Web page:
This musical turnabout is also thanks to Broucek’s golden touch. According to the frontwoman, the seasoned producer, whose repertoire includes LCD Soundsystem, Cut Copy, and Hercules & Love Affair, brought to the record a sound that beholds his heart – evident most, she says, in the drums and “the way he produced them and the choices he made.” It also didn’t hurt, at least metaphysically, that his studio was equipped with an outboard mixer that didn’t save presets. So when they mixed a track, which took a little less than a day for each, that was that. The only way they’d revisit a song, she says, is if they absolutely had to and, if that was the case, it meant back at square one. “That was actually a little nerve-racking but that’s the way he works. That’s what he really wanted to do and I ultimately am really happy with how it came out,” says Traver, adding that Broucek “brought a sense of continuity to the album” she thinks may have been amiss otherwise.

His influence on Omega La La could be heard in another way as well: the consuming presence of synths. The amount of synths used for Rubblebucket’s latest was more than ever before, a product, Traver claims, of both self-intention and a great deal of instruments at the DFA compound. “[It] literally had more synths than I can count,” she says. “They are all these incredible, really hard-to-find, vintage, beautiful, in pristine condition [synths]. That in itself was a certain sound to our record.”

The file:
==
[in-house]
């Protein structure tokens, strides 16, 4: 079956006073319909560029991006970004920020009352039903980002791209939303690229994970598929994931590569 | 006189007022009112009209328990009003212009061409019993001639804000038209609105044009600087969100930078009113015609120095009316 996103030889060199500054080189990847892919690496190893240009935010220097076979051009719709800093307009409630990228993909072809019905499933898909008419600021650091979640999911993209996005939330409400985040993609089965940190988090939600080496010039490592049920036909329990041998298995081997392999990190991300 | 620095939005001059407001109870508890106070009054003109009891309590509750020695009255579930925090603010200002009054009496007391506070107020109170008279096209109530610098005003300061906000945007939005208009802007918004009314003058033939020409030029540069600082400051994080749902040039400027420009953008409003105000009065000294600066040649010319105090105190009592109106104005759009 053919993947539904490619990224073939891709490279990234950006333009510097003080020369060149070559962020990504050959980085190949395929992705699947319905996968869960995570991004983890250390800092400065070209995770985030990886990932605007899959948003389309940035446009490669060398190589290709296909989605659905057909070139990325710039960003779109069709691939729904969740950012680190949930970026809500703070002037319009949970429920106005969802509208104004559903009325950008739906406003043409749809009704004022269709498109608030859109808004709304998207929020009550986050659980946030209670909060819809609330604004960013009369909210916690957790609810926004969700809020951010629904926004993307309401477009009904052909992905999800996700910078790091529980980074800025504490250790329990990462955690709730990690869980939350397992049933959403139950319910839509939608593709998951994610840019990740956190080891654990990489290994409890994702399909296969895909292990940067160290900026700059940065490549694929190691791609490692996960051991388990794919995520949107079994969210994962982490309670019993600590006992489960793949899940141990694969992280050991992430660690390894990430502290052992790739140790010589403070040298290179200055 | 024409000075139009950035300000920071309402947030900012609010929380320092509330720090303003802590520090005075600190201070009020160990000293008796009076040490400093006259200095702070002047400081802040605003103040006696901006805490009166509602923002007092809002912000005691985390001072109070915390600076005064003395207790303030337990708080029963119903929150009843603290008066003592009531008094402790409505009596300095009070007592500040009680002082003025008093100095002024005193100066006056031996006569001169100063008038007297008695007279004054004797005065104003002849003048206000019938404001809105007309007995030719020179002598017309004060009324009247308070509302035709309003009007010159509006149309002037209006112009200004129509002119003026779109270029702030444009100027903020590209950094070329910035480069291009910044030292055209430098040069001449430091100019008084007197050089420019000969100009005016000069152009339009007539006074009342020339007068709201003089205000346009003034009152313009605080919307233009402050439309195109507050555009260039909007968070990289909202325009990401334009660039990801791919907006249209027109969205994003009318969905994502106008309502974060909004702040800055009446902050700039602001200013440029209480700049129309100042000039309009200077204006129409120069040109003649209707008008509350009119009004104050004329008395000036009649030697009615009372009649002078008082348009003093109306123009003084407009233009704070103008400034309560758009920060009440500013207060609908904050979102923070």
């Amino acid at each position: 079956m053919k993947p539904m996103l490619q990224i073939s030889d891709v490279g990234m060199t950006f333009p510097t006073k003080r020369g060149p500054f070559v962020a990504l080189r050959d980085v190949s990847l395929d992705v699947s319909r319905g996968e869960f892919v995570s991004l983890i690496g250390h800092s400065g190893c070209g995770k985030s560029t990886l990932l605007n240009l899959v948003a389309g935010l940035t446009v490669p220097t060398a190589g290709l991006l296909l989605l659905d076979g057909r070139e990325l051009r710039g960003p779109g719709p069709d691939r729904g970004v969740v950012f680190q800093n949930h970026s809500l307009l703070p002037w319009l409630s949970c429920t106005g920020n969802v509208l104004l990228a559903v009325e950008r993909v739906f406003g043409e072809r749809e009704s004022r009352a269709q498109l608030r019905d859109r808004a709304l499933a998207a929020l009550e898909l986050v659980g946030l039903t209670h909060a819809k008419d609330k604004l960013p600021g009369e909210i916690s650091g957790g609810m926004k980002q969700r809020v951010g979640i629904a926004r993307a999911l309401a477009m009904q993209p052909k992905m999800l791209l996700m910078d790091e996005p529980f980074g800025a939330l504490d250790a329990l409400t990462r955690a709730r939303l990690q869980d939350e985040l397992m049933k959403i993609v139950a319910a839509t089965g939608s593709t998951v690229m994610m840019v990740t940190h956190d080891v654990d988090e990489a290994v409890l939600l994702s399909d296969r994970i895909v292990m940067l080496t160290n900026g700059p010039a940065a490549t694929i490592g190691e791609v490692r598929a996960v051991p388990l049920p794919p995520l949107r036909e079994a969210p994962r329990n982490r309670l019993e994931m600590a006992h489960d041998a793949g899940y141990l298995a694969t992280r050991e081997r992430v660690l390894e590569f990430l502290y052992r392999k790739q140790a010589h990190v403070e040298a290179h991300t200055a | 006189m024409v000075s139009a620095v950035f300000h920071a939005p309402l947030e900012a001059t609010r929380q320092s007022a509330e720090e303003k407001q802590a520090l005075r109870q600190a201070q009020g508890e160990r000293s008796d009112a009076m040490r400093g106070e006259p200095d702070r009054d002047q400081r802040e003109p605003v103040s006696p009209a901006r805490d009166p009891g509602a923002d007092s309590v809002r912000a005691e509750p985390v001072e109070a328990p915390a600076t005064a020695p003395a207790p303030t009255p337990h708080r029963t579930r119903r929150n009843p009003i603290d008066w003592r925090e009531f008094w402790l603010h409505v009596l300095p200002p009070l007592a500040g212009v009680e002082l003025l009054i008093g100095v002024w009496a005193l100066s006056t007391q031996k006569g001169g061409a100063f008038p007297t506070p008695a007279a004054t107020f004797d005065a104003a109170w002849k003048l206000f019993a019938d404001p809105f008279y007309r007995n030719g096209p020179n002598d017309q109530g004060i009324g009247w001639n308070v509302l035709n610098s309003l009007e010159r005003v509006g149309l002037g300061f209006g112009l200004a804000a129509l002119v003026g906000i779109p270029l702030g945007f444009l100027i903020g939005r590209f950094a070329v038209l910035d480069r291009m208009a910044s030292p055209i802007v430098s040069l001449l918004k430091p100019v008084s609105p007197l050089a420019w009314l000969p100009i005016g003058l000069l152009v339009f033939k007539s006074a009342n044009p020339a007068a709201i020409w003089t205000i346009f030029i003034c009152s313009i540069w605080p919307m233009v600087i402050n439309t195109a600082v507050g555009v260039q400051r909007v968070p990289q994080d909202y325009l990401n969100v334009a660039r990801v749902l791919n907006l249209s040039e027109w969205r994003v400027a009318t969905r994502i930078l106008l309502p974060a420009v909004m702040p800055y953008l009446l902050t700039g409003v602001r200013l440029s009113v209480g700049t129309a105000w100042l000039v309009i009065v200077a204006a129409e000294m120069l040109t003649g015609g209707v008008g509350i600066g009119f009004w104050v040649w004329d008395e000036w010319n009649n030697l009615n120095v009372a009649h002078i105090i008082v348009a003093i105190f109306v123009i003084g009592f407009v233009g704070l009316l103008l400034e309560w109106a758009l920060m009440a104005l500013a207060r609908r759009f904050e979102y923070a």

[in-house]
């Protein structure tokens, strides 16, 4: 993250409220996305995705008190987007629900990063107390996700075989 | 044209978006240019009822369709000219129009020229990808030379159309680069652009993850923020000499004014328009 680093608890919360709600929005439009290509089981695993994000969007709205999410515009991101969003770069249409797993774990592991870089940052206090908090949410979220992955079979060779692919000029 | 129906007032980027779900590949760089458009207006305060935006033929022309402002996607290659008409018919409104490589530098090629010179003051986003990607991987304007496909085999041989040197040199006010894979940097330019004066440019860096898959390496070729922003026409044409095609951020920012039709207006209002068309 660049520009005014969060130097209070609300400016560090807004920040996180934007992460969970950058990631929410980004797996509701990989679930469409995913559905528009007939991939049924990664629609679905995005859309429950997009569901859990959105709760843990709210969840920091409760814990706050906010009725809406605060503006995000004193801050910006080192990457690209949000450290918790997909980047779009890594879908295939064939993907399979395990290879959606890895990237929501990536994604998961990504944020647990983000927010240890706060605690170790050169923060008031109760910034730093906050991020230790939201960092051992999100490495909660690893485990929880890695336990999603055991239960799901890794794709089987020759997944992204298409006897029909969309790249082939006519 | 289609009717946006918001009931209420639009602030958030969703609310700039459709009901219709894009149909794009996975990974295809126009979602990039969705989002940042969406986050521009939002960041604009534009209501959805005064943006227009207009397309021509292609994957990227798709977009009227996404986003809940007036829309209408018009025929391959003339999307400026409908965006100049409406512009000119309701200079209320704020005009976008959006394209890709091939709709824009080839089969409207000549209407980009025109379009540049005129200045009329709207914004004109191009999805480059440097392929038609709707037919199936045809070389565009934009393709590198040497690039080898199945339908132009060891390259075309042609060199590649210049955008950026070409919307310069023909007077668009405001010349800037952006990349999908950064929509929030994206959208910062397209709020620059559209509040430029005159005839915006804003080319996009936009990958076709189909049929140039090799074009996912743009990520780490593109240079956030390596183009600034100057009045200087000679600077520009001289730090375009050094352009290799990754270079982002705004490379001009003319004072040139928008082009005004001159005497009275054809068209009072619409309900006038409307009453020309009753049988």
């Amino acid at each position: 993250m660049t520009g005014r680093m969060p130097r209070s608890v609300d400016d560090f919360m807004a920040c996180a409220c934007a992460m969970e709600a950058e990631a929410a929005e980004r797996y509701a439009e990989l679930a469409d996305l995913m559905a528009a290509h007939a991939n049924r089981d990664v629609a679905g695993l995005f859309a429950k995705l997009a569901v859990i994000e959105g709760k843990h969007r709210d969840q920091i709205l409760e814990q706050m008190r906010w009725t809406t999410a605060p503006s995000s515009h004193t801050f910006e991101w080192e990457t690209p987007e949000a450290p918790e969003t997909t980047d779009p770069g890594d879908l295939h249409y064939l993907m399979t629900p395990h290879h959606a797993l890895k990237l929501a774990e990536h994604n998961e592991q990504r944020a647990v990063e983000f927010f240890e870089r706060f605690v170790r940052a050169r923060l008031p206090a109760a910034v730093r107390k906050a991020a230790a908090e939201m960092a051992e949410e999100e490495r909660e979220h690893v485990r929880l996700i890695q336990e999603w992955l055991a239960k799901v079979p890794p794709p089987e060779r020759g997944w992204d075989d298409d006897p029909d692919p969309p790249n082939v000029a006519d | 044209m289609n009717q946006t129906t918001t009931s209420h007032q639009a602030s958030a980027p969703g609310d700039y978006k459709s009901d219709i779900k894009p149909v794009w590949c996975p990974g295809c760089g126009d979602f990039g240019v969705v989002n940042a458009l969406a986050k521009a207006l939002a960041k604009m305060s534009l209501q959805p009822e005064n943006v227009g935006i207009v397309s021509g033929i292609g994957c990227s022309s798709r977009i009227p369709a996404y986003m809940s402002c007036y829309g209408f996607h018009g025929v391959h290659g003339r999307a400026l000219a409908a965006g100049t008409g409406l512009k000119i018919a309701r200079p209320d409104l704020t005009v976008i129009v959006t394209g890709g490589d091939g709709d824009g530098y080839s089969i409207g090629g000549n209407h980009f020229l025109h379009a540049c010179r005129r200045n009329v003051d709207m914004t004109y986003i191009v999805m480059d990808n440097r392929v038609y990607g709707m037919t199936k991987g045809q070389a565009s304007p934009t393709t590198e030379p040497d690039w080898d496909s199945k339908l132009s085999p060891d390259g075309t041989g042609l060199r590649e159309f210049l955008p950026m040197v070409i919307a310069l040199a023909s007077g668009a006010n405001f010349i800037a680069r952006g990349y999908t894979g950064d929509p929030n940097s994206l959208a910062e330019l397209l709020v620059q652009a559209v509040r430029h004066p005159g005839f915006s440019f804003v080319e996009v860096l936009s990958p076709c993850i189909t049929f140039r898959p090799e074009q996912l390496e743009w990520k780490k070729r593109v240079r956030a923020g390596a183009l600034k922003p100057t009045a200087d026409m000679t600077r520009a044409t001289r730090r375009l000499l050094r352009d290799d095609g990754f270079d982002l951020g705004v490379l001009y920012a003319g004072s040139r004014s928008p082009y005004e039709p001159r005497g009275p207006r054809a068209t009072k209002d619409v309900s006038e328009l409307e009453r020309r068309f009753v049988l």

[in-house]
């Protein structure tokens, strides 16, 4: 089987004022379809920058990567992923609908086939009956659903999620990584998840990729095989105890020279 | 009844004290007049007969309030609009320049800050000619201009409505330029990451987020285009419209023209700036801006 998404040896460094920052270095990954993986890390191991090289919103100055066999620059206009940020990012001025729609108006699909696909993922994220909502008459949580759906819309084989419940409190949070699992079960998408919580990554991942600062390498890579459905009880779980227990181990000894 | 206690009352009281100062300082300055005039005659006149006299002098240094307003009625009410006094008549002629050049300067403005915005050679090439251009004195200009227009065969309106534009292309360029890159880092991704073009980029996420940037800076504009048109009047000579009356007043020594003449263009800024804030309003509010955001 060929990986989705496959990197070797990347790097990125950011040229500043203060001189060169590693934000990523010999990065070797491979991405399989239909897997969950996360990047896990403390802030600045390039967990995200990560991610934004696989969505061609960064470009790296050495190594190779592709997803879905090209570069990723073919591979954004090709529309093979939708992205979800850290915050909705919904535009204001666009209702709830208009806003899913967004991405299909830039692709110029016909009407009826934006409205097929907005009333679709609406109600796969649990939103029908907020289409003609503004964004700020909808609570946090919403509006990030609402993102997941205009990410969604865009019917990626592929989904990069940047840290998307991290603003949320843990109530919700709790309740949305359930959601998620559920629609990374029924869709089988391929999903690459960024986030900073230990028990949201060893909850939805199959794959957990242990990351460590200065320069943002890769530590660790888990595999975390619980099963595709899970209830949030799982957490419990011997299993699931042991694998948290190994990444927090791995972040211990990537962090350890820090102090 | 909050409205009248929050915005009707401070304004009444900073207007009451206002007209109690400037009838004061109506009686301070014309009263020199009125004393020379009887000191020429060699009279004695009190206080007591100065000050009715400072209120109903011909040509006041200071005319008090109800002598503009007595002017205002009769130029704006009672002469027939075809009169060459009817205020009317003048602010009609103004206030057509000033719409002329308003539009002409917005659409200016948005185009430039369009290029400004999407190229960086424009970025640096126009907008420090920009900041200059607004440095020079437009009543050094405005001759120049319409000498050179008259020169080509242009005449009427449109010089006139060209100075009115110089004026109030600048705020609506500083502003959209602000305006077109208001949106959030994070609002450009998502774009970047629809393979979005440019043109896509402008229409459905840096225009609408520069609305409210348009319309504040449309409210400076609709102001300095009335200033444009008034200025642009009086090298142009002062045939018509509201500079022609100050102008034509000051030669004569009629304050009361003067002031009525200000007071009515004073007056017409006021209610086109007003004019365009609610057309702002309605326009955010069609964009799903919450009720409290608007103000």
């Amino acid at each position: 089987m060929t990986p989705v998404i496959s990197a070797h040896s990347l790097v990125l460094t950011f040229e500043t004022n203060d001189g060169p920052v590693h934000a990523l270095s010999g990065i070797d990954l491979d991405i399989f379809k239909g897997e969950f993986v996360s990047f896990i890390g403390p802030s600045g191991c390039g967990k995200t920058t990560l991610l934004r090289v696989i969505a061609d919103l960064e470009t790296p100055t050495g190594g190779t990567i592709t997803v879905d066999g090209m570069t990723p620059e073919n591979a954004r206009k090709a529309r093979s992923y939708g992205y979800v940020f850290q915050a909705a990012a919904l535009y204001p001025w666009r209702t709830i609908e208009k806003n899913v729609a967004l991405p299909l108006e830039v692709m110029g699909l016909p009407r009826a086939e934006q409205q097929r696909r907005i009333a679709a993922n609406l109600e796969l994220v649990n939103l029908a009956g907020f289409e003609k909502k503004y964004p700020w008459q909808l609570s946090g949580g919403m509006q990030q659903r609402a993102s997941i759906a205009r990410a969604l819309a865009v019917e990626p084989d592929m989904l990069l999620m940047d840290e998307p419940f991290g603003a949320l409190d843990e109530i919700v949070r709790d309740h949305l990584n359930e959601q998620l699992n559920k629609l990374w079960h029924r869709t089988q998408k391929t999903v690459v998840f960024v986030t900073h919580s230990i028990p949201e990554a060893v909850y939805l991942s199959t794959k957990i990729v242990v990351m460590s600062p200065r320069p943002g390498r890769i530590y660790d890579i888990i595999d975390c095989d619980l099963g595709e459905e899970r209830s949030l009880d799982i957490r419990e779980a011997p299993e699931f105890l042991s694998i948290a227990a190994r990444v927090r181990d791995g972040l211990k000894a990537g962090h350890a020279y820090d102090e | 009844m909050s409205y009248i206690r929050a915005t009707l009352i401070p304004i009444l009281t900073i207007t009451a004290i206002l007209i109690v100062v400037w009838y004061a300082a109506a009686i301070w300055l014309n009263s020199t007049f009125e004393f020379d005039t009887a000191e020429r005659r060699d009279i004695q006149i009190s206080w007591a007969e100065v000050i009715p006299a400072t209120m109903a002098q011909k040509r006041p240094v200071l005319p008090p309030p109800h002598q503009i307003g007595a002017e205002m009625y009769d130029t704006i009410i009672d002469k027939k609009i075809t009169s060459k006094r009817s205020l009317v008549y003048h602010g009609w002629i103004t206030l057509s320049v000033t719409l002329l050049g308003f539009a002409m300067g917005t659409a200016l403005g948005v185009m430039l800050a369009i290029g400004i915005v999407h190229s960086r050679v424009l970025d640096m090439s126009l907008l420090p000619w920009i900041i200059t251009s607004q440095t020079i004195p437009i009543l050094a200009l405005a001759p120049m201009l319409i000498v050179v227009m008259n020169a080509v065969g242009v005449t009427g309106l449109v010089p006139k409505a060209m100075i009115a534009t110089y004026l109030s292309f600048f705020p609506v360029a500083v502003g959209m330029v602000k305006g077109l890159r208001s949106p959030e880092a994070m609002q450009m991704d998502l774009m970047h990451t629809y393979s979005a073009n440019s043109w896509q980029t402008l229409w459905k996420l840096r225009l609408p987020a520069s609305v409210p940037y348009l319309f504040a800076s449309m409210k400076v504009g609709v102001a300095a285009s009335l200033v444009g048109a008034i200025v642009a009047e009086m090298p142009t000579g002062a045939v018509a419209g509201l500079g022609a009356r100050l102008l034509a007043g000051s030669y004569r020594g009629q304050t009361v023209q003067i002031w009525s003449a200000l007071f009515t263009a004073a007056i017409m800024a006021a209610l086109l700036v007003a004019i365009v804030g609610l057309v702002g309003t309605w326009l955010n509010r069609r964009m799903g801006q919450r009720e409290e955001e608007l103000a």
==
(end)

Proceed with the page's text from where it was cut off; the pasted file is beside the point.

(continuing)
But Omega La La‘s variants expand beyond lack of rehearsals and legendary producers. It also has everything to do with Rubblebucket’s evolution. Whereas previous records Rubblebucket would draw from their Afro-beat influencers, particularly the burgeoning American Afro-beat movement of recent years, Omega La La leans more towards hard-lined art-dance and electro-noise funk taking hold of the east coast.Plus, she says, the troupe purposely focused on writing songs that, while still “people-friendly” and “dance worthy,” could also be potentially radio-friendly. It’s a calculated change, asserts Traver-a band phylogeny they’re excited to hear.

Even though this sonic shift is deliberate, its title, Omega La La, was delighted mishap. While brainstorming, Traver decided that “la la” needed a place in the title somehow. And, in the process of jotting down her ideas, her finger slipped on the keyboard, unintentionally typing out the symbol for the Greek letter “Omega.” So she threw “omega la la” into the hat. The consensus was “it sounded really cool.”

What was mere happenstance, however, turned out to be far more symbolic beyond initial comprehension. According to Traver, the troupe let “omega la la” simmer for some time before deciding its permanency as the album’s title. And it was during this time that Omega La La‘s veritable truth revealed itself – they learned that, among the many synonyms attached, “omega” can mean “the ultimate.” Couple that with “la la,” which Traver translates as “singing a song,” and you have “the ultimate song.” “I think that kind of fits because I think [Omega La La] is the furthest we’ve gone in a song direction rather than just long jams or instrumental stuff,” she says.